Pro-Russian hacktivists have breached American critical infrastructure networks

CISA said the hackers have compromised operational technology connected to water systems, dams, energy networks, and the food and agriculture sector.

  • Federal agencies are reporting that pro-Russian hacktivists have broken into American and European critical infrastructure networks. The Cybersecurity and Infrastructure Security Agency said the hackers have compromised operational technology connected to water systems, dams, energy networks, and the food and agriculture sector. In a new advisory, CISA and other agencies said the hacking group has mostly been a nuisance, but warn that the hacktivists are capable of causing physical damage to misconfigured and unsecured networks. CISA is encouraging operators in the critical infrastructure sectors to apply cybersecurity mitigations to defend against the hacks.
  • Expanded data on the federal workforce is opening the door for better planning and hiring, as agencies have more tools than ever to hire new employees. For example, there's an ongoing effort to hire 180 data scientists across the government using shared certificates and pooled hiring. But the Office of Personnel Management said those tools depend on data. Margot Conrad, the deputy chief of staff at OPM, said the data doesn't give you all the answers, but helps you to know what questions to ask."I think understanding holistically the composition of what your workforce is, how it's changing over time and being able to predict it — that's the future, it's how can we predict the future state, so that we can plan for it and be ready."
  • Certain members on the Hill continue to pressure feds to return to the office. Their latest efforts are directed at the Education Department. Senate Republicans are pressing for details on the Education Department’s current telework policy. A letter that two lawmakers sent this week to Education Secretary Miguel Cardona comes shortly after the department announced an increase in its in-office requirements for all employees — including unionized workers. But the pair of lawmakers is calling for an even bigger in-office presence. Their push on Education is the latest in a long line of pressure from Republicans aiming to get feds back in the office.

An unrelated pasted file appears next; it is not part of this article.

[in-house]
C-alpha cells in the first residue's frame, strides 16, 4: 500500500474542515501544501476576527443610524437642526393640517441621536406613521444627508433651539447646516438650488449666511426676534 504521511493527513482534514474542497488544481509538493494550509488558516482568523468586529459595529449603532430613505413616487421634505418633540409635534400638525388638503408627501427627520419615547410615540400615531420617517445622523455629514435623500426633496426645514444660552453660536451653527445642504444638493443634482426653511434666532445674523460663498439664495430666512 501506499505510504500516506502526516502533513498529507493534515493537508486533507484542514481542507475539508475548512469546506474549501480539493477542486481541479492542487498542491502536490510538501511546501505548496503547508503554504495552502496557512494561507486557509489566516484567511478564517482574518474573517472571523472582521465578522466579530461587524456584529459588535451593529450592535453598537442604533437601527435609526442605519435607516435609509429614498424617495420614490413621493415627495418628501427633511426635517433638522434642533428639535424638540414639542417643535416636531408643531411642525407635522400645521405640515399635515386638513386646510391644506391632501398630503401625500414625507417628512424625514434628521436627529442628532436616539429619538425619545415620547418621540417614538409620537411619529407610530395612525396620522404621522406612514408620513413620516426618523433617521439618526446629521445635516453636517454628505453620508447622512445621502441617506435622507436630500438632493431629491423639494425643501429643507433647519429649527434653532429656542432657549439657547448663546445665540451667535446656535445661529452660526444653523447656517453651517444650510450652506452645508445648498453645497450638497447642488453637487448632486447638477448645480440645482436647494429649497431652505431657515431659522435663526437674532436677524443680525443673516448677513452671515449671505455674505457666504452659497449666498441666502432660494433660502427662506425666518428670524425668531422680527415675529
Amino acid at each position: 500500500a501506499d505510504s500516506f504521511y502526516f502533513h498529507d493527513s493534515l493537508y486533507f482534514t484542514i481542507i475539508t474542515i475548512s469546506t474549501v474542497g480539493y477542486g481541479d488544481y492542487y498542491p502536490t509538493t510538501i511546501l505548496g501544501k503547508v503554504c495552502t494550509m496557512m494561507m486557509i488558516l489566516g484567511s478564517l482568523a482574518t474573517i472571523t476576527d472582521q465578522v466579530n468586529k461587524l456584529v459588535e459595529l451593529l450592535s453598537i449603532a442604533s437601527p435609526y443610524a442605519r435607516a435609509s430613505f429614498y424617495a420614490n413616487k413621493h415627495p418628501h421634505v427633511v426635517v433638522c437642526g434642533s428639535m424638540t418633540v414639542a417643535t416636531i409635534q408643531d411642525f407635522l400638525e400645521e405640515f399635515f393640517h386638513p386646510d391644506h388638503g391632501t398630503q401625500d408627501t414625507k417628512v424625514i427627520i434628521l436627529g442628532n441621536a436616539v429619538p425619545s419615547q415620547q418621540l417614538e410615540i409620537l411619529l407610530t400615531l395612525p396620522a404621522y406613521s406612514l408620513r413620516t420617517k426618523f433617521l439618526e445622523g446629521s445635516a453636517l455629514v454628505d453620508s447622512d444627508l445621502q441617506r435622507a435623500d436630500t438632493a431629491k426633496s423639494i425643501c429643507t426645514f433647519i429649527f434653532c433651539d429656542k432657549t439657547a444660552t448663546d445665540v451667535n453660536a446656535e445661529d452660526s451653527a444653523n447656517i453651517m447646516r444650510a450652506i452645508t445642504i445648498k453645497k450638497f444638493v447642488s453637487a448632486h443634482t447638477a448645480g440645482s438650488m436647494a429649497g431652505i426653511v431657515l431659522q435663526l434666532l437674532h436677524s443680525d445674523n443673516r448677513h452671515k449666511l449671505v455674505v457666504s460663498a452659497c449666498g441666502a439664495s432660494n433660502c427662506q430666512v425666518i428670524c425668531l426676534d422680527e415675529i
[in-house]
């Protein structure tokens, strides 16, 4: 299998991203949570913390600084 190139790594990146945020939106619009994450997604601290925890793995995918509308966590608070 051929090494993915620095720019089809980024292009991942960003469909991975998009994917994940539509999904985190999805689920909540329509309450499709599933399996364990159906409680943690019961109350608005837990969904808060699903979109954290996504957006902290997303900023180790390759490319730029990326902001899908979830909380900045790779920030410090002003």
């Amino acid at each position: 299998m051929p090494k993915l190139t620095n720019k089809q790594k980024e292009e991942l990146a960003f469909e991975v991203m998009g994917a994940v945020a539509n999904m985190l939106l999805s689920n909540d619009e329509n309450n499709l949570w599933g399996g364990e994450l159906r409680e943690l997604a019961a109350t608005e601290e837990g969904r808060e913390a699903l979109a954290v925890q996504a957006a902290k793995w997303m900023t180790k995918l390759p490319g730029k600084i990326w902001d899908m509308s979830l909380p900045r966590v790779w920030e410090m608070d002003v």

(Inquiry into Department of Education’s reported lax telework policies - Sens. Marsha Blackburn (R-Tenn.) and Bill Cassidy (R-La.))
  • The Defense Intelligence Agency is building a data-literate workforce to harness more open-source information. DIA’s analysis is now 85% open-source intelligence. That’s according to Greg Ryckman, DIA’s deputy director for integration. “When I joined the intelligence community 20-plus years ago, open source was that salt you sprinkled on your meal. ... It's now the main course,” Ryckman said during a webinar hosted by the Intelligence and National Security Alliance. But Ryckman said DIA needs to do a better job giving its younger analysts the tools and environment they need to analyze a crushing amount of data. DIA’s new Open Source Intelligence Integration Center is helping to lead efforts to collect and analyze public and commercial data.
  • The Marine Corps has completed its servicewide barracks inspection and is now asking Congress for $274 million to repair and modernize those barracks. It is a $65 million increase from last year’s request. Marine Corps officials also put several barracks initiatives at the top of the unfunded priority list. During its wall-to-wall inspection, the service found that lack of heating and air conditioning, moisture issues and problems with running water are the top issues for junior Marines. The service recently set a goal to fix its barracks by 2030.